Discovery: Marcus Foster
Marcus Foster, a spirited and charming lad with a sheepish smile, apologizes when conversation goes awry. We don’t blame him: it’s 10:30am on the Saturday morning after a sold-out show at The Music Hall of Williamsburg in support of Michael Kiwanuka. And like the valiant Brit that he is, Foster is being a gentleman about it.
Foster is the kind of guy whose fingertips ooze with creativity. It takes mere minutes to understand that under the lights, in the middle of that stage, with a guitar in hand, he is in his natural habitat. And he demands that you join him, with music that summons you to stomp your feet and an energy that is infectious.
Before we talked music, Foster directed me to check out a video that he and keyboardist, Jack Standen, have made featuring some recent footage from the road cut to his new single, “Worn Down By Time.”
AUTODIDACTICISM: I used to listen to all my parents’ records, but I became interested in [music], myself. I used to play at this blues club near where my dad lived every Tuesday with these old guys, and I’d get up and play my guitar. Eventually, when the crowds liked that, I started getting into it and singing. My parents were encouraging, but I guess I just become a hunter for blues music and soul and stuff like that when I was a kid. I just kind of taught myself.
TOURING WITH MICHAEL KIWANUKA: It’s going well, yeah. It’s going really well. It feels like we’ve been on the road for a month already, but Michael’s really fun and everyone’s been really nice. It feels like it’s a really good fit, with Foy (Vance). We’ve got one more show with Michael, and then we’re going to go on the road with Ben Howard. It’s about 10 shows—going on the road for a month with them, so that should be fun.
NEW YORK, NEW YORK: We’re in Brooklyn right now. I’d love to live in Brooklyn. I love New York. I mean I have lots of friends in New York, but the buzz about it is right—it feels like it’s on fire, you know. It’s cool.
THE BEST SHOWS HE’S SEEN: My first concert actually was one of the biggest influences on me. I went to see Buddy Guy with my mom at Royal Festival Hall when I was about 12. That’s when I knew that that was what I wanted to do. He went right up to near where I was—we were quite far back—and he was right up to where we were standing and he had a really long lead. He was just playing the lead in the audience, and it was just amazing. He’s just such a great performer. And another one was Prince, probably, about a year ago at Hop Farm, and Tom Waits as well played in a circus tent in the middle of Dublin. But you know, there are lots. I went to see Sharon Jones a couple of years ago and she is an amazing performer. I like people that can make an audience feel good and control an audience and have them in their grasp. That’s part of what I want to do.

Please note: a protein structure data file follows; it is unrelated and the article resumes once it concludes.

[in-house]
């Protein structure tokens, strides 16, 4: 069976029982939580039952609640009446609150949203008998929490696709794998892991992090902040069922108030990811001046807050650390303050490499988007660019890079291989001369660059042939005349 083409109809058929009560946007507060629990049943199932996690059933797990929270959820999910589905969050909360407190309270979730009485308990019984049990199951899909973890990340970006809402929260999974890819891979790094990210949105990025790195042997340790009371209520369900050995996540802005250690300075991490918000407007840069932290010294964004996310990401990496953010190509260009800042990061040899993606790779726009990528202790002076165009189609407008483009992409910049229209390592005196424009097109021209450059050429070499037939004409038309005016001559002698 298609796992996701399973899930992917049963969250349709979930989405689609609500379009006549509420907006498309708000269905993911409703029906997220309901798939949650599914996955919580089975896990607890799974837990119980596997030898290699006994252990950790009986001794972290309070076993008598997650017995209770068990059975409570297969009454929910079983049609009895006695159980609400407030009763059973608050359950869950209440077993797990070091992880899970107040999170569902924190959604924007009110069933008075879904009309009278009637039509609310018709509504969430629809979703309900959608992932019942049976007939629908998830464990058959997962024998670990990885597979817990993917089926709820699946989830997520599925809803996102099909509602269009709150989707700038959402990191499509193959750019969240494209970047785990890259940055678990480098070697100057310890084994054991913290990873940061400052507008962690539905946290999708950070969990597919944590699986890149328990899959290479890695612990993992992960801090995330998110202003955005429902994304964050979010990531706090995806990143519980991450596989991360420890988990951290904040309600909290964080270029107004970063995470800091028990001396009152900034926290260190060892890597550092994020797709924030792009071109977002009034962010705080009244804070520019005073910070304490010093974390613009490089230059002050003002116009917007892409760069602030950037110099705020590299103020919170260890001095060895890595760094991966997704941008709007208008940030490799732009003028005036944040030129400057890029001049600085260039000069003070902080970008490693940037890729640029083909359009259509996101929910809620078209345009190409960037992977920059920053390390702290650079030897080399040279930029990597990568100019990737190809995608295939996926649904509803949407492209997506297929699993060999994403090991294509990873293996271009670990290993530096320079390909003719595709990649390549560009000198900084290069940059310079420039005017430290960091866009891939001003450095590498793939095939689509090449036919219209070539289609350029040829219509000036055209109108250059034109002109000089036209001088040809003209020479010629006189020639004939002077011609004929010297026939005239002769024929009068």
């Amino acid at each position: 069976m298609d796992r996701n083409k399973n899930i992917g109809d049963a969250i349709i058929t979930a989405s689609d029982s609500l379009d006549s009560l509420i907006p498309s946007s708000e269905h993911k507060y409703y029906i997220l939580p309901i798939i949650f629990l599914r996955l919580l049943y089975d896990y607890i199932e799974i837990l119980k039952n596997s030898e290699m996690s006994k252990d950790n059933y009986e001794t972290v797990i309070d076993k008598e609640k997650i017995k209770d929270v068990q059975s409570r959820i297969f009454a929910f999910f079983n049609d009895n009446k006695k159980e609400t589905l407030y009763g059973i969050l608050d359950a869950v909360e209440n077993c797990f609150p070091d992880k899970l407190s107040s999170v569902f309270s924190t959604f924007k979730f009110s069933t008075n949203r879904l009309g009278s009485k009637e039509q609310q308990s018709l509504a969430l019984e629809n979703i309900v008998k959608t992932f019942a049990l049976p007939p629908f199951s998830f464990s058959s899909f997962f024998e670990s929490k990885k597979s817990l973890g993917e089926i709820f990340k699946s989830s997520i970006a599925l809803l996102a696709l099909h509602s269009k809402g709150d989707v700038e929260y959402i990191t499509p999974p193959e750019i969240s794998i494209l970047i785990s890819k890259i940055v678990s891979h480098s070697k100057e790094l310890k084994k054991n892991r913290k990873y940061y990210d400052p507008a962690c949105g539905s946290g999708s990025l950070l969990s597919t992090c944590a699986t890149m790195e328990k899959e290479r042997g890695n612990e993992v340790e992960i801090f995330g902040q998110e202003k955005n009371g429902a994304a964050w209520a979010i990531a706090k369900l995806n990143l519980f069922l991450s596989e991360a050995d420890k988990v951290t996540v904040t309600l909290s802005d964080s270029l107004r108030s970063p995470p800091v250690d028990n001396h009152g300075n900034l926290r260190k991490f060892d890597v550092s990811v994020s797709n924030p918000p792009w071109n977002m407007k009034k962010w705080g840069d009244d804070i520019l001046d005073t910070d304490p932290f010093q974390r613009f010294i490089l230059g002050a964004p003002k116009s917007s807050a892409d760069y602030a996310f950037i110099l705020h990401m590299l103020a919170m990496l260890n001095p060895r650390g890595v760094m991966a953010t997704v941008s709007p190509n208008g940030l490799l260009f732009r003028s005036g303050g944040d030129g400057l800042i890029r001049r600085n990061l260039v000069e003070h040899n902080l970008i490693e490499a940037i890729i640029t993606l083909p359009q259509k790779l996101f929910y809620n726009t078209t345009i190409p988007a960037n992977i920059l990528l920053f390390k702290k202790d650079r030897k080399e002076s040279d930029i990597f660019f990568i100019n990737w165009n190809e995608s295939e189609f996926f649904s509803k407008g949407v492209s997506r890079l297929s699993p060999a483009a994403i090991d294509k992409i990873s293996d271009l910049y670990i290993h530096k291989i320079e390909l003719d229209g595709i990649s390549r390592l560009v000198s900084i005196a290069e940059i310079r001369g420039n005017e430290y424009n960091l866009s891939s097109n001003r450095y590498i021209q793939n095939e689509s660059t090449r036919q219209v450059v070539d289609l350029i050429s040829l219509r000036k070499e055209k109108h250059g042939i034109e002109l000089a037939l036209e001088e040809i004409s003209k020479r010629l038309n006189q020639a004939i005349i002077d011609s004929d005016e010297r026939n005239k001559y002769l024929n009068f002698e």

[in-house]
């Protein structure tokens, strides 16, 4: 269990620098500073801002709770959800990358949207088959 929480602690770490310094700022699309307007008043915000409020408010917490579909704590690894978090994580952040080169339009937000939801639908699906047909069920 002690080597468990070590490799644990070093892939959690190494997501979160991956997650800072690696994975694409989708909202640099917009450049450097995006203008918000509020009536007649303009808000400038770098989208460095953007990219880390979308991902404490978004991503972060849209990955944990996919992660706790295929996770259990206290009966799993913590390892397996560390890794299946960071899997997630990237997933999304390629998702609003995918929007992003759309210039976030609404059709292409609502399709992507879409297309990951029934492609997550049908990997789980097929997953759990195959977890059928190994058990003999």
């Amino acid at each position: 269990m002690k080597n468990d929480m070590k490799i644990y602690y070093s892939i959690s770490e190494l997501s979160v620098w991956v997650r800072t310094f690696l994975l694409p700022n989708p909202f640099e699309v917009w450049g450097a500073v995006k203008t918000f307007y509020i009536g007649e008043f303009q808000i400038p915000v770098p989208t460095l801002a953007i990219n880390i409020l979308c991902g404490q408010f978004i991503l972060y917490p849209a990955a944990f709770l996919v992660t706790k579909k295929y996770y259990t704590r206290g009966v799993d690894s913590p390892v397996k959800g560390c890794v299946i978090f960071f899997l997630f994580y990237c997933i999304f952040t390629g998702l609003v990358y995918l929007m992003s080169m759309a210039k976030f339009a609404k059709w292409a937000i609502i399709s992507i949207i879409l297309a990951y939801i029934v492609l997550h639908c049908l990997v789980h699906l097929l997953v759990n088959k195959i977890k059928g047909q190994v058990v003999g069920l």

ARTISTIC ENDEAVORS: Well, I used to paint. I used to be a painter and when I got to art school I stopped painting for some reason and just started doing other, weird, random shit. I started to realize that the art I wanted to make was a bit more about object and space. I kind of left painting and never looked back.
CHOOSING MUSIC: I’ve been playing music for some time. Live, I guess, since I was about 15, but I also went to art college, so I spent the last six years [there]. I’ve only really been doing [music] full-time for two years. I did a couple of tours here while I was doing my Master’s [degree], and I was just trying to make music and art at the same time. As soon as I graduated I recorded and released a record, which came out last year… And here we are, just kind of getting started.
WHETHER HE’S EVER CONSIDERED GIVING UP MUSIC: I don’t want to say yes, but yeah. It’s tough. People think it’s so easy… It’s pretty intense but, you know, I love it and I believe in what I do and I just need to keep going. I love performing live. I could do it everyday, all night. Especially playing with people, my band.
THE RECORDING PROCESS: I like doing a lot of the stuff live, just going in there and getting my band together and just playing. I think it’s kind of like, through playing, stuff comes out that, you know… But I want to approach things slightly differently with this next record. I want to piece together the music with some sort of instrumental stuff and work on it a bit more—see how it goes.